A break from the root-ine to plant hundreds of trees
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Dozens of people joined council staff and politicians, plus Sussex Police officers, to add some colour and diversity to a patch of land that was previously used for animal grazing.
There were 13 species planted, including oak, beech, hazel, alder, rowan and silver birch – most of them species already found in the Tilgate forest.
Cabinet member for Environment, Sustainability and Climate Change, Cllr Bob Noyce, said: “That was a fabulous effort from everyone who came down to Tilgate Park between the autumn rains to help with the tree planting.
“The hundreds of trees which went in will enhance the parkland and increase the biodiversity as they mature. Thank you to our Neighbourhood Services trees team and everyone who turned out with a shovel or spade to get stuck in.”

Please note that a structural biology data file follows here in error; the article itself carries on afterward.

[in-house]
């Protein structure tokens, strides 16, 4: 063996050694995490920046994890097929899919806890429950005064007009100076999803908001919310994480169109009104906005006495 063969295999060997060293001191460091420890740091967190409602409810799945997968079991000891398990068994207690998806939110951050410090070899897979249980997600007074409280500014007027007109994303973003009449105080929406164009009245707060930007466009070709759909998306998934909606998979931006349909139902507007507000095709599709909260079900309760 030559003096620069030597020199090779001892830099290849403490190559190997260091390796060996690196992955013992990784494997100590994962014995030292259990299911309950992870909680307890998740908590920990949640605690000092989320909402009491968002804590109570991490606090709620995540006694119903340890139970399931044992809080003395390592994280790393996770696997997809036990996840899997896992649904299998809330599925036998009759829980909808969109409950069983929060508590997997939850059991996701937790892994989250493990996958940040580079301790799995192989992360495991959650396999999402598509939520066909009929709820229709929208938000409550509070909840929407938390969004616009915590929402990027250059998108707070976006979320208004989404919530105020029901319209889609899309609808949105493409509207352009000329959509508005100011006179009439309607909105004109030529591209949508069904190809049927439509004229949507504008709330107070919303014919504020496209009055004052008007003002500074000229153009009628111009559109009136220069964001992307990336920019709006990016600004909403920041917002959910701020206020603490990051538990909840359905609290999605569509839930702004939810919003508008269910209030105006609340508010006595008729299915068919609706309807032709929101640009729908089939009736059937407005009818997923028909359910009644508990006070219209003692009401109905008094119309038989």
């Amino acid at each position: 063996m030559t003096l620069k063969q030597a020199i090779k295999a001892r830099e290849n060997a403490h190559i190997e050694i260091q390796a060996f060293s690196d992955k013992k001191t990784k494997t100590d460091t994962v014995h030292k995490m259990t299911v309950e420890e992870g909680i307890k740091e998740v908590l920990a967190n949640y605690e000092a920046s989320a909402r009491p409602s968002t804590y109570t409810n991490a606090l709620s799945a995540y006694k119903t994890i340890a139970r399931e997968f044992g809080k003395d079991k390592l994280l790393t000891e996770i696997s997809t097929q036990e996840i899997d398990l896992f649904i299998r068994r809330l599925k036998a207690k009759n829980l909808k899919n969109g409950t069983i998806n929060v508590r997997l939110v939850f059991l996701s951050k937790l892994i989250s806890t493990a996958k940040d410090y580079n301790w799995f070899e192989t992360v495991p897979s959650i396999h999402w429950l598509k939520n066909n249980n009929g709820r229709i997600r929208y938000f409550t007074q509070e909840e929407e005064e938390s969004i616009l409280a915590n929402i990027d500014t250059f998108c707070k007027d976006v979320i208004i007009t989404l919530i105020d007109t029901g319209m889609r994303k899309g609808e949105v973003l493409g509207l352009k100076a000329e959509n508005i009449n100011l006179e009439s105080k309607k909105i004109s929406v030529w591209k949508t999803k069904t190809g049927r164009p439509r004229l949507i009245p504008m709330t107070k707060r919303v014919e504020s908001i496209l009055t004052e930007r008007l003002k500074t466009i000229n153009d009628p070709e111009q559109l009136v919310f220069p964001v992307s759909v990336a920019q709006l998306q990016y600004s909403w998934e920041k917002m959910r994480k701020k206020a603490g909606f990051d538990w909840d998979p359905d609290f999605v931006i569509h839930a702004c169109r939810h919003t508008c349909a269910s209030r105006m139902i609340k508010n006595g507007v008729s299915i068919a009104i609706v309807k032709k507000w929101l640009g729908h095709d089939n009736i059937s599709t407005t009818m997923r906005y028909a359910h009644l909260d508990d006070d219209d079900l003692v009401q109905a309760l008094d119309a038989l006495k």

Funding for the extensive planting has come from payments to improve local services and environment made by developers after they have been given planning permission for major schemes.
The paddock occupies an area of about one acre and follow-up events will be held to ensure the hundreds of trees are taking root and not consumed by the park’s resident deer.
Tilgate is well known for its care of trees, with a variety of species from around the world, including rare examples of less well-known varieties, as well as a 250-year-old English oak.